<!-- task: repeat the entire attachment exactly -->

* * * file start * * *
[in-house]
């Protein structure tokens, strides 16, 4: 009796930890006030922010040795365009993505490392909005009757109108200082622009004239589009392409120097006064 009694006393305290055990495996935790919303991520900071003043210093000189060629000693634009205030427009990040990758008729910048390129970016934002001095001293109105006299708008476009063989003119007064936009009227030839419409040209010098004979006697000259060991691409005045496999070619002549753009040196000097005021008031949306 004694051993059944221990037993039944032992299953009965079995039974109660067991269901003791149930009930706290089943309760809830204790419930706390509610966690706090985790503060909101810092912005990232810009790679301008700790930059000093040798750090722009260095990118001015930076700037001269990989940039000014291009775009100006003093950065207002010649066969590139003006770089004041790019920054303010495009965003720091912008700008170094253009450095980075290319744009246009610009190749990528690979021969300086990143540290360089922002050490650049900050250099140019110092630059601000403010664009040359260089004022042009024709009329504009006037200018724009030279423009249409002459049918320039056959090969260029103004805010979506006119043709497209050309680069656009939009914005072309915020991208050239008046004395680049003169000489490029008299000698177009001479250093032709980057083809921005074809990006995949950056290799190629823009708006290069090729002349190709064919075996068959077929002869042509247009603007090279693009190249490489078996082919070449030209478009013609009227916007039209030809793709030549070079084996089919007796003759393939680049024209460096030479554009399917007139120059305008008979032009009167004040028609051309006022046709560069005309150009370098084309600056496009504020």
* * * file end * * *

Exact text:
[in-house]
């Protein structure tokens, strides 16, 4: 009796930890006030922010040795365009993505490392909005009757109108200082622009004239589009392409120097006064 009694006393305290055990495996935790919303991520900071003043210093000189060629000693634009205030427009990040990758008729910048390129970016934002001095001293109105006299708008476009063989003119007064936009009227030839419409040209010098004979006697000259060991691409005045496999070619002549753009040196000097005021008031949306 004694051993059944221990037993039944032992299953009965079995039974109660067991269901003791149930009930706290089943309760809830204790419930706390509610966690706090985790503060909101810092912005990232810009790679301008700790930059000093040798750090722009260095990118001015930076700037001269990989940039000014291009775009100006003093950065207002010649066969590139003006770089004041790019920054303010495009965003720091912008700008170094253009450095980075290319744009246009610009190749990528690979021969300086990143540290360089922002050490650049900050250099140019110092630059601000403010664009040359260089004022042009024709009329504009006037200018724009030279423009249409002459049918320039056959090969260029103004805010979506006119043709497209050309680069656009939009914005072309915020991208050239008046004395680049003169000489490029008299000698177009001479250093032709980057083809921005074809990006995949950056290799190629823009708006290069090729002349190709064919075996068959077929002869042509247009603007090279693009190249490489078996082919070449030209478009013609009227916007039209030809793709030549070079084996089919007796003759393939680049024209460096030479554009399917007139120059305008008979032009009167004040028609051309006022046709560069005309150009370098084309600056496009504020």